Color reactions in limit tests

Visually comparing the color intensity of a sample with a standard of known concentration, after reacting both with a selective reagent, is a very old analytical principle. In the second half of the nineteenth century, it was discovered that several (colorless) alkaloids and other pharmaceutical substances produced characteristic colors when treated with certain inorganic reagents. These reactions made possible semiquantitative determinations of the substances, but there was most often no...

Ammonia Release Pharmacopea Method

This method first described by Nash in 1952 has the advantage over many of the other colorimetric formaldehyde methods in that the reaction takes place under relatively mild reaction conditions. One disadvantage, however, is that a reaction is gained not only with free formaldehyde but to some extent also with bound and, although to a limited extent, polymeric formaldehyde. Figure 6.15.1 3,5-diacetyl-1,4-dihydrolutidine. For vaccines for human use, a 1 in 10 dilution of the vaccine to be...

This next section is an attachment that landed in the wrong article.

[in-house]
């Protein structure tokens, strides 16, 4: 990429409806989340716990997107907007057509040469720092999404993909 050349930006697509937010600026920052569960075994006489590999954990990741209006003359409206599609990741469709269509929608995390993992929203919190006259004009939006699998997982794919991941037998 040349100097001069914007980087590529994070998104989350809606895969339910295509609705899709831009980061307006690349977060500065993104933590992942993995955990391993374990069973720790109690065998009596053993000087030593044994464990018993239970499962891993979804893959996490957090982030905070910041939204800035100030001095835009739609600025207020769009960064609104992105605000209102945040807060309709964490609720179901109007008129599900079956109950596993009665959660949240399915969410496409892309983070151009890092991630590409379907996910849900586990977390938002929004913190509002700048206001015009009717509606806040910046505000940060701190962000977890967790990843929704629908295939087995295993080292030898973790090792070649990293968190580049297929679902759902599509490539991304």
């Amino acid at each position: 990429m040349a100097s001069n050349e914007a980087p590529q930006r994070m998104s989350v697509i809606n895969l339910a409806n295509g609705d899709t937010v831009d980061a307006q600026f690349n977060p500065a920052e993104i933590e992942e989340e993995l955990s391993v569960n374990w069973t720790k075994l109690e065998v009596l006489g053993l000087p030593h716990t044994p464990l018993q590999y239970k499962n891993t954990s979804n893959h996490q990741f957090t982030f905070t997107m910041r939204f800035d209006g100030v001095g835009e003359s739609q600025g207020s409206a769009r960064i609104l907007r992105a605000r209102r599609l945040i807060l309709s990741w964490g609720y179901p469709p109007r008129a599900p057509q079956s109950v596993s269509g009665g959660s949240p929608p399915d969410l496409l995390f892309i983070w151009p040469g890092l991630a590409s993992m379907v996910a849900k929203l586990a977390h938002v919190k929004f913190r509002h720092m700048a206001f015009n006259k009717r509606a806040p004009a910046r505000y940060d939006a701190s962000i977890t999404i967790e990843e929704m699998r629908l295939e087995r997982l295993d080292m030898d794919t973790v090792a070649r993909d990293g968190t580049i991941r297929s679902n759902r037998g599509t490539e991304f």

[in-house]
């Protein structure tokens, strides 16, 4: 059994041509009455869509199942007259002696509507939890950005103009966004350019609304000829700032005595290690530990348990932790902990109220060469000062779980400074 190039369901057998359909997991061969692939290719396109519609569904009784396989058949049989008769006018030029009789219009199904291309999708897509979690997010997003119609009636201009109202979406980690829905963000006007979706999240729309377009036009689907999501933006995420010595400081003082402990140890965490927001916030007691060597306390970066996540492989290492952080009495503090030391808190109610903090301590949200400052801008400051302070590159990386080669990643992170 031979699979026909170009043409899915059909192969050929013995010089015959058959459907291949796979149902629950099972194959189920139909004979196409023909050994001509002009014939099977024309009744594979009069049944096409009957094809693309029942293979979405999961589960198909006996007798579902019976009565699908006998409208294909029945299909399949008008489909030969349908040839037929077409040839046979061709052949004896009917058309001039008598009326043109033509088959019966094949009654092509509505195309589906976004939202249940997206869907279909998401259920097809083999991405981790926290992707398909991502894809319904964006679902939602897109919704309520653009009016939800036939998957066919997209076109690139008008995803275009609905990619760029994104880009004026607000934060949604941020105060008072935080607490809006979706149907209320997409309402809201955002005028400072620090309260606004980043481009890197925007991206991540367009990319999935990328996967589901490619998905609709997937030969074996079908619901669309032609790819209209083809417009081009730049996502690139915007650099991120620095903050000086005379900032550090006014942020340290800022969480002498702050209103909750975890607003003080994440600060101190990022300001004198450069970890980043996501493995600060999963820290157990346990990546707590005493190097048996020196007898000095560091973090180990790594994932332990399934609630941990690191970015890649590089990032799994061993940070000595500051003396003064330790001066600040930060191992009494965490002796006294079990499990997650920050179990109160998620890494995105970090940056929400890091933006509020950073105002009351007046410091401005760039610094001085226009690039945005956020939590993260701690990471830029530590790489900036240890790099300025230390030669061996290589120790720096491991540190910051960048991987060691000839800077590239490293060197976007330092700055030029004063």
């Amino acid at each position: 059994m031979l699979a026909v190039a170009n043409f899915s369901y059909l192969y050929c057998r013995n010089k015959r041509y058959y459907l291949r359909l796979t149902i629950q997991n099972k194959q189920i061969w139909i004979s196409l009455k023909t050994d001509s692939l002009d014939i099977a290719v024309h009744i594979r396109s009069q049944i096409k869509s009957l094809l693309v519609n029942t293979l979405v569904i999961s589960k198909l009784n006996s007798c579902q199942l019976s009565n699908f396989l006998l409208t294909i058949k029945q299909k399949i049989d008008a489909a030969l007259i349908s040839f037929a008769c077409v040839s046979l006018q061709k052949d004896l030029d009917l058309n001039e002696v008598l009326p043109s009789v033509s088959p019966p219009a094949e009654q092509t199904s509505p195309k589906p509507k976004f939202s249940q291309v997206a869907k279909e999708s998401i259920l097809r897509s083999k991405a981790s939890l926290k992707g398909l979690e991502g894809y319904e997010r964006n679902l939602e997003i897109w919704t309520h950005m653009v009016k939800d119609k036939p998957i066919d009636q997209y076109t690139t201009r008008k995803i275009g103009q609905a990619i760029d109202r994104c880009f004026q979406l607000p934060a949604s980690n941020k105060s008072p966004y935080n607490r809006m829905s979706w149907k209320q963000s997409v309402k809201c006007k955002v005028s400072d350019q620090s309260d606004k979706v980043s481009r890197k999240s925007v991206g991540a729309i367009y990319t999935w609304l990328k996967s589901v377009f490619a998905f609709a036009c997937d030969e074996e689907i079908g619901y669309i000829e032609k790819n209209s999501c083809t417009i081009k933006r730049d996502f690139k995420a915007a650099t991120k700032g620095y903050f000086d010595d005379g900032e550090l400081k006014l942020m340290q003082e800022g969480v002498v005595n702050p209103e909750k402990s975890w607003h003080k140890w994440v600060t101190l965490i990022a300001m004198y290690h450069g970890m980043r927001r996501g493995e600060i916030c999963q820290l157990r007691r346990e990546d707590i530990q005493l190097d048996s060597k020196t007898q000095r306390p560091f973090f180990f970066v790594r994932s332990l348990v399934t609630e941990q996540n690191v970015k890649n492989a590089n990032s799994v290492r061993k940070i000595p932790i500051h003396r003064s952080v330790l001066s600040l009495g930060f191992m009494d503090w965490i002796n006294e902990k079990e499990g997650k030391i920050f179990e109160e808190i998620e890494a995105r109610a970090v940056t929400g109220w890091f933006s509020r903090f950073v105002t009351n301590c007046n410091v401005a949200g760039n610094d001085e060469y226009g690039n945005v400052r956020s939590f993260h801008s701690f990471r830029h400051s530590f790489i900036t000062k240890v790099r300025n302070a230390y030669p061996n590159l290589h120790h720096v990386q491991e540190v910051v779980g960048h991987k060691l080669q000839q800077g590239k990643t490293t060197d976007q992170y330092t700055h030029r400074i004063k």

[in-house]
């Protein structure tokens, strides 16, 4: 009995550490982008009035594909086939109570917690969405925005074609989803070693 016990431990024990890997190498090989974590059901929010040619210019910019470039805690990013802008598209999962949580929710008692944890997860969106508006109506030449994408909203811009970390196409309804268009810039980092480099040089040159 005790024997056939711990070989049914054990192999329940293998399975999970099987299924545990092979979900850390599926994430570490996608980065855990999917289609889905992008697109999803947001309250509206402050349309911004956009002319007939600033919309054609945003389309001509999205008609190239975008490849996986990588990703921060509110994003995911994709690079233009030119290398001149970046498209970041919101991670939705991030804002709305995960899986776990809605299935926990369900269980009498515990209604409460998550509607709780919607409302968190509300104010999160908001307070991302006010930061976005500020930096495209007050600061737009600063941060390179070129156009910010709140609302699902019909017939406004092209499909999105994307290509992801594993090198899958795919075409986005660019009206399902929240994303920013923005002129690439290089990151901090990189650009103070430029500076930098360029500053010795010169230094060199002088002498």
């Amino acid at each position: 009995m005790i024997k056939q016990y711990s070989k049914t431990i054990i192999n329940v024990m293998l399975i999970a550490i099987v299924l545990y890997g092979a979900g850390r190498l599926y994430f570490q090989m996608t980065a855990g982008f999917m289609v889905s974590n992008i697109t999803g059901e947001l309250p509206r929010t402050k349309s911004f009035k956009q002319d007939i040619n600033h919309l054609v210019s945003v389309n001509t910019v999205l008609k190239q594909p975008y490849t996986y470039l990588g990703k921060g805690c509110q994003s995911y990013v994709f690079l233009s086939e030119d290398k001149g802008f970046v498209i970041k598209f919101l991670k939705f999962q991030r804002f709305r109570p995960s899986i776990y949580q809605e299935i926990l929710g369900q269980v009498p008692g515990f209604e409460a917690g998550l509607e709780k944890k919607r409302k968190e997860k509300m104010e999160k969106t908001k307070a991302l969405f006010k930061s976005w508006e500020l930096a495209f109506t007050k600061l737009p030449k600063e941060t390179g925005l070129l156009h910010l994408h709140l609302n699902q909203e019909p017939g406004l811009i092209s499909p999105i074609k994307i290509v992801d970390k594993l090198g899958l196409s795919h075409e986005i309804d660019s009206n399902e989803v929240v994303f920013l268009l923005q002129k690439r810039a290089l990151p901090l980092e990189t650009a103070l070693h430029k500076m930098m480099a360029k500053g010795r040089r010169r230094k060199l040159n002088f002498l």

Xanthines European Pharmacopoeia 231

The test identifies the substance to be examined as a member of the group of compounds called the xanthines, and at the present about 10 monograph reference xanthines. Xanthines are compounds that historically have been extracted from plant material containing the core element of xanthine (Figure 3.34.1). Biochemically they are derived from the nucleotide purine (Figure 3.34.2). The different xanthines have various alkyl groups attached to the three nitrogen atoms not participating in the...